After the 2019 championship game, Koprivica texted Bennett. “Everything I had on my heart, I told him. I was there when he started. So when [UVA] ended up winning it, I really felt like I was part of it in a sense. I was the roots, basically, where it started.”
Koprivica still keeps up with many of his Wazzu teammates. “We’re friends for life, and the great thing about Tony is, he always welcomes everybody, so I feel like we’re really one, big family. I can see him once in, like, 10 years, and we pick up right where we stopped.”
Bennett said he’s grateful for his time with Koprivica and the other Cougars in Pullman. “They showed me so much, taught me so much, because I was a young head coach,” he said.
After graduating from Washington State, Koprivica played professionally in Greece before injuries cut short his career. He tried coaching but decided that wasn’t his passion. He scouted in Europe for the Minnesota Timberwolves before moving to the Pistons about three years ago.
“For me, the dream was to come back home and still be connected to basketball in the USA,” Koprivica said, “and working in the NBA was an ideal situation for me.”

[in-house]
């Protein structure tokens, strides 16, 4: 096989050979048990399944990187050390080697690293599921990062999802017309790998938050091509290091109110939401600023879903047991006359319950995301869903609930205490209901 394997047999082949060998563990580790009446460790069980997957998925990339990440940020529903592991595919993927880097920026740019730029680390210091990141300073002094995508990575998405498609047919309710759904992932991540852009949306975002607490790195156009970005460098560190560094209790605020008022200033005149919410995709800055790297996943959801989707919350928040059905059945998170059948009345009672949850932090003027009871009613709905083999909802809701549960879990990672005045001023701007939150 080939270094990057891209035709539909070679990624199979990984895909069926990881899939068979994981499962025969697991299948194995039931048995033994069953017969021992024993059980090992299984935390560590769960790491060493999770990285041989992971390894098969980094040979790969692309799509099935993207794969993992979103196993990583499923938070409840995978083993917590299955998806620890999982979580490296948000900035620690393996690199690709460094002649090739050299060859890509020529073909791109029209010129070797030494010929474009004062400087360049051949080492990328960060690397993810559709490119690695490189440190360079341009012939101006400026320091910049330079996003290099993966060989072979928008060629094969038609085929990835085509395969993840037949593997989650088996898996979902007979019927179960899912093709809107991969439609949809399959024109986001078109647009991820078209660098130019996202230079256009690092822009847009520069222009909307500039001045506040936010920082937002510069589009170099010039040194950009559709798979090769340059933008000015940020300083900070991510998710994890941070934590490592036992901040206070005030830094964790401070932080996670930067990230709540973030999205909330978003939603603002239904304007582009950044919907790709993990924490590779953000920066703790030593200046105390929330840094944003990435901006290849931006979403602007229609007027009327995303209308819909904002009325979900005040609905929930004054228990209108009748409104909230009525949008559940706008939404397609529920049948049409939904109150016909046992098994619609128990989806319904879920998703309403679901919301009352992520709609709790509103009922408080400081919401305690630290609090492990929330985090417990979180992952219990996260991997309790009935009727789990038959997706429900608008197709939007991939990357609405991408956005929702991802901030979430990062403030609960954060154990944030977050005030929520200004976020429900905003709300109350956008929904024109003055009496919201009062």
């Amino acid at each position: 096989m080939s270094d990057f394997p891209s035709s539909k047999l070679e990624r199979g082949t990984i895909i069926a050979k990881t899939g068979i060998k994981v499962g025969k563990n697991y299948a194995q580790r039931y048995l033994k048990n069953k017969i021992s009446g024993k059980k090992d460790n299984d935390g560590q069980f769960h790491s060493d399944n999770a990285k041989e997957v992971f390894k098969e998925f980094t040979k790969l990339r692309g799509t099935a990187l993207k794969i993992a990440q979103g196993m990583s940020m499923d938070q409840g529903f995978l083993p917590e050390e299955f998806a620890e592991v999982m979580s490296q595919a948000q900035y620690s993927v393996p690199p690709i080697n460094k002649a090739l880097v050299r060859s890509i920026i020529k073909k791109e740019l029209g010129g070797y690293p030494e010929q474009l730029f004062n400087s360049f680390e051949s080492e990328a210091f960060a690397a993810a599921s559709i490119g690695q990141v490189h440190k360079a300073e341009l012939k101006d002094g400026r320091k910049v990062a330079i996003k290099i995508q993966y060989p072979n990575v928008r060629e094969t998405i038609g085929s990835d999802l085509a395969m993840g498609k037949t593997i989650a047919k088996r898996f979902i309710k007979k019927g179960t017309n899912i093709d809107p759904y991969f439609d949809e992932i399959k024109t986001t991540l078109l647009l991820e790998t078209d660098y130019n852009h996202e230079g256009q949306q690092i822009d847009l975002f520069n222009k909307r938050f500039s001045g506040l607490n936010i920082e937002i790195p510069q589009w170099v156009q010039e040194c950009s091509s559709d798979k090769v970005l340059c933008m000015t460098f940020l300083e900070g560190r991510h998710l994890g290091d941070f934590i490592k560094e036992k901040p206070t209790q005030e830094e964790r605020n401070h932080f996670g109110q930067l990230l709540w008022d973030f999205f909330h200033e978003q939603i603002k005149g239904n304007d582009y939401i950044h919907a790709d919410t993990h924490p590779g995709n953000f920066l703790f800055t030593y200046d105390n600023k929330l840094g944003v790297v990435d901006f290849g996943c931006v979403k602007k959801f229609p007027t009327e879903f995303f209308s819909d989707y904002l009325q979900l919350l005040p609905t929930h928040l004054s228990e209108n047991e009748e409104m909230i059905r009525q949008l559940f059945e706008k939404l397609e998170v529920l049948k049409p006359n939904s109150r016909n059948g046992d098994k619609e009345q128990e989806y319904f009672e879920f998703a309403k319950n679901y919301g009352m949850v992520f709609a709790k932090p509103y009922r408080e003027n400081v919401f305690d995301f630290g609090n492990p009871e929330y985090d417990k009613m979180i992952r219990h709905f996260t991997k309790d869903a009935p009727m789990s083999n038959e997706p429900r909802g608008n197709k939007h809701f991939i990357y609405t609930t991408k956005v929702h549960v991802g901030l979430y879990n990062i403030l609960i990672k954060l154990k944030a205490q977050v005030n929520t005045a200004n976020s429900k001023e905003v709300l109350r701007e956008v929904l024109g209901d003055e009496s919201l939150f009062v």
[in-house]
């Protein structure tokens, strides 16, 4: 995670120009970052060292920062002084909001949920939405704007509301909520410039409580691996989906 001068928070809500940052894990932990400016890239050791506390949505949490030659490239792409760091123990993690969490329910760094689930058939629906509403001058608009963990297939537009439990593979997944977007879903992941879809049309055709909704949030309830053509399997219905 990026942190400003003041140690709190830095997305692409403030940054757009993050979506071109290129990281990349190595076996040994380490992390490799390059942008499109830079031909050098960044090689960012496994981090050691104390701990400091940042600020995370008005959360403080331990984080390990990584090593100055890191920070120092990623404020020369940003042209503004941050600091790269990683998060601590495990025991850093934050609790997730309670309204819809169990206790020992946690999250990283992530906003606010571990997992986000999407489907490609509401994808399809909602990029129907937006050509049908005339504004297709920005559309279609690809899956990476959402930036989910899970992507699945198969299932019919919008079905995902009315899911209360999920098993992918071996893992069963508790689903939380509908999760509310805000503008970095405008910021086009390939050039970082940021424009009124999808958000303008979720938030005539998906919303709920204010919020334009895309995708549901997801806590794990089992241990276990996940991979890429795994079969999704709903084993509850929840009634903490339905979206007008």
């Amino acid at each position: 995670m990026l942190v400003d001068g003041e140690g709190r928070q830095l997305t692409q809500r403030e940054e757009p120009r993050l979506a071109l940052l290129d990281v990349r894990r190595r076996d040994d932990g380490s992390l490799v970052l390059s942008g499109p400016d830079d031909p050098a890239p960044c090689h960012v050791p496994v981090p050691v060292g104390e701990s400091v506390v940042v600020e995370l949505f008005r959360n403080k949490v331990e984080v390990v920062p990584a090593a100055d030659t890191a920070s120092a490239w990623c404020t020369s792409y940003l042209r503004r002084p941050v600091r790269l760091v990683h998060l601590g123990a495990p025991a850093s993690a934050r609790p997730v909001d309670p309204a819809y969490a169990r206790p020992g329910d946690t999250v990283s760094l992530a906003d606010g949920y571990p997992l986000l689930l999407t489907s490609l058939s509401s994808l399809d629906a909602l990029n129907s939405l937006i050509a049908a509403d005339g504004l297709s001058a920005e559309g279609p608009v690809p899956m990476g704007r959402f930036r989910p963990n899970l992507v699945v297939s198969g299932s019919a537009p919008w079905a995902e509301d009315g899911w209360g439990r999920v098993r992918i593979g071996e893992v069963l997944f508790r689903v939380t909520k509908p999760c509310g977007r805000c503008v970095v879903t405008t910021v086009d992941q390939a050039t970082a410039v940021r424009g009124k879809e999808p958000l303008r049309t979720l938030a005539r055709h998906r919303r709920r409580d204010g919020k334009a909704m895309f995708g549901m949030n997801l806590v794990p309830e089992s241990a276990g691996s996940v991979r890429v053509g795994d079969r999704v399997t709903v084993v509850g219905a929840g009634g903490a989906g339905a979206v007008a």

He’s been to Charlottesville once, about a decade ago. Bennett’s staff then included Ron Sanchez and Marlon Stewart, who were also at Washington State when Koprivica played there. “I had to go,” Koprivica said.
At UVA, Bennett has continued to recruit internationally, largely because of his positive experiences with Koprivica and Aron Baynes (Australia) and other imports at Washington State. “You see a thankfulness and a humility,” Bennett said.
His latest team is nearing the end of its 10-day tour of Italy. The trip includes four games. The first two, in Rome and Florence, were blowout wins for Virginia. The final two, against the Serbian team KK Mega Basket, figure to be much more competitive.
UVA will play Basketball Club Mega MIS on Thursday and Friday nights in Santa Margherita Ligure. “They call them the Kentucky of Europe,” Koprivica said, “and they will have some good prospects.”
As always, he’ll be rooting for Bennett and Wideman. Koprivica arrived at the gym Wednesday in a blue polo shirt. He left wearing a Virginia Basketball T-shirt.